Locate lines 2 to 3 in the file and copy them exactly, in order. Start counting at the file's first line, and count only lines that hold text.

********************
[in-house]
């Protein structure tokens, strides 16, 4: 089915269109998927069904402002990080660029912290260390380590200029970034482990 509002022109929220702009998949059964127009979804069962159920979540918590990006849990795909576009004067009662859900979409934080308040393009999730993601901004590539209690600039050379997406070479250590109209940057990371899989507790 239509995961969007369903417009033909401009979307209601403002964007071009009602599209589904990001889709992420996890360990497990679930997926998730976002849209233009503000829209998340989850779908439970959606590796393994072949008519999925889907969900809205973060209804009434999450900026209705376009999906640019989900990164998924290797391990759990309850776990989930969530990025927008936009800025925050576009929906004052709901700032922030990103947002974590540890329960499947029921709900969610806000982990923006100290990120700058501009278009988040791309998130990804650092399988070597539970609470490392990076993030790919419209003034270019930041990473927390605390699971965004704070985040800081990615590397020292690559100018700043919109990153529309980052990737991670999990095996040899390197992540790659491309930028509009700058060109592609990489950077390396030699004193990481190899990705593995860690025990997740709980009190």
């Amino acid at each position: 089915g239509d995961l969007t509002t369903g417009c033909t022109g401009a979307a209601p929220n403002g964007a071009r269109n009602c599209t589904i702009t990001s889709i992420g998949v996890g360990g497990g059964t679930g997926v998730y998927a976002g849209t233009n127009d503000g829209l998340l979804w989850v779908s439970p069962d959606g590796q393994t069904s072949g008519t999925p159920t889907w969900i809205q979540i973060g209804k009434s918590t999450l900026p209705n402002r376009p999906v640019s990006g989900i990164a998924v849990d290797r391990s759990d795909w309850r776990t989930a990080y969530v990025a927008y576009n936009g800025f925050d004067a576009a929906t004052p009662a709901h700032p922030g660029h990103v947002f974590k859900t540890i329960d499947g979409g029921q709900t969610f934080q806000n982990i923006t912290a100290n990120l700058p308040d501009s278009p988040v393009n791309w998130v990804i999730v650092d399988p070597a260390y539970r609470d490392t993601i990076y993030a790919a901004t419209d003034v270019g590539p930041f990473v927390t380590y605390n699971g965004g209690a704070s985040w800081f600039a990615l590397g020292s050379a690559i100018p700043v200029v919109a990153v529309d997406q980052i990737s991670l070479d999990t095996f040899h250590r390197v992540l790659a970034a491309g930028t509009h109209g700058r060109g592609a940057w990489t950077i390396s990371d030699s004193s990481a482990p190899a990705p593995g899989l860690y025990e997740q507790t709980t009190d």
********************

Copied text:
């Protein structure tokens, strides 16, 4: 089915269109998927069904402002990080660029912290260390380590200029970034482990 509002022109929220702009998949059964127009979804069962159920979540918590990006849990795909576009004067009662859900979409934080308040393009999730993601901004590539209690600039050379997406070479250590109209940057990371899989507790 239509995961969007369903417009033909401009979307209601403002964007071009009602599209589904990001889709992420996890360990497990679930997926998730976002849209233009503000829209998340989850779908439970959606590796393994072949008519999925889907969900809205973060209804009434999450900026209705376009999906640019989900990164998924290797391990759990309850776990989930969530990025927008936009800025925050576009929906004052709901700032922030990103947002974590540890329960499947029921709900969610806000982990923006100290990120700058501009278009988040791309998130990804650092399988070597539970609470490392990076993030790919419209003034270019930041990473927390605390699971965004704070985040800081990615590397020292690559100018700043919109990153529309980052990737991670999990095996040899390197992540790659491309930028509009700058060109592609990489950077390396030699004193990481190899990705593995860690025990997740709980009190």
């Amino acid at each position: 089915g239509d995961l969007t509002t369903g417009c033909t022109g401009a979307a209601p929220n403002g964007a071009r269109n009602c599209t589904i702009t990001s889709i992420g998949v996890g360990g497990g059964t679930g997926v998730y998927a976002g849209t233009n127009d503000g829209l998340l979804w989850v779908s439970p069962d959606g590796q393994t069904s072949g008519t999925p159920t889907w969900i809205q979540i973060g209804k009434s918590t999450l900026p209705n402002r376009p999906v640019s990006g989900i990164a998924v849990d290797r391990s759990d795909w309850r776990t989930a990080y969530v990025a927008y576009n936009g800025f925050d004067a576009a929906t004052p009662a709901h700032p922030g660029h990103v947002f974590k859900t540890i329960d499947g979409g029921q709900t969610f934080q806000n982990i923006t912290a100290n990120l700058p308040d501009s278009p988040v393009n791309w998130v990804i999730v650092d399988p070597a260390y539970r609470d490392t993601i990076y993030a790919a901004t419209d003034v270019g590539p930041f990473v927390t380590y605390n699971g965004g209690a704070s985040w800081f600039a990615l590397g020292s050379a690559i100018p700043v200029v919109a990153v529309d997406q980052i990737s991670l070479d999990t095996f040899h250590r390197v992540l790659a970034a491309g930028t509009h109209g700058r060109g592609a940057w990489t950077i390396s990371d030699s004193s990481a482990p190899a990705p593995g899989l860690y025990e997740q507790t709980t009190d």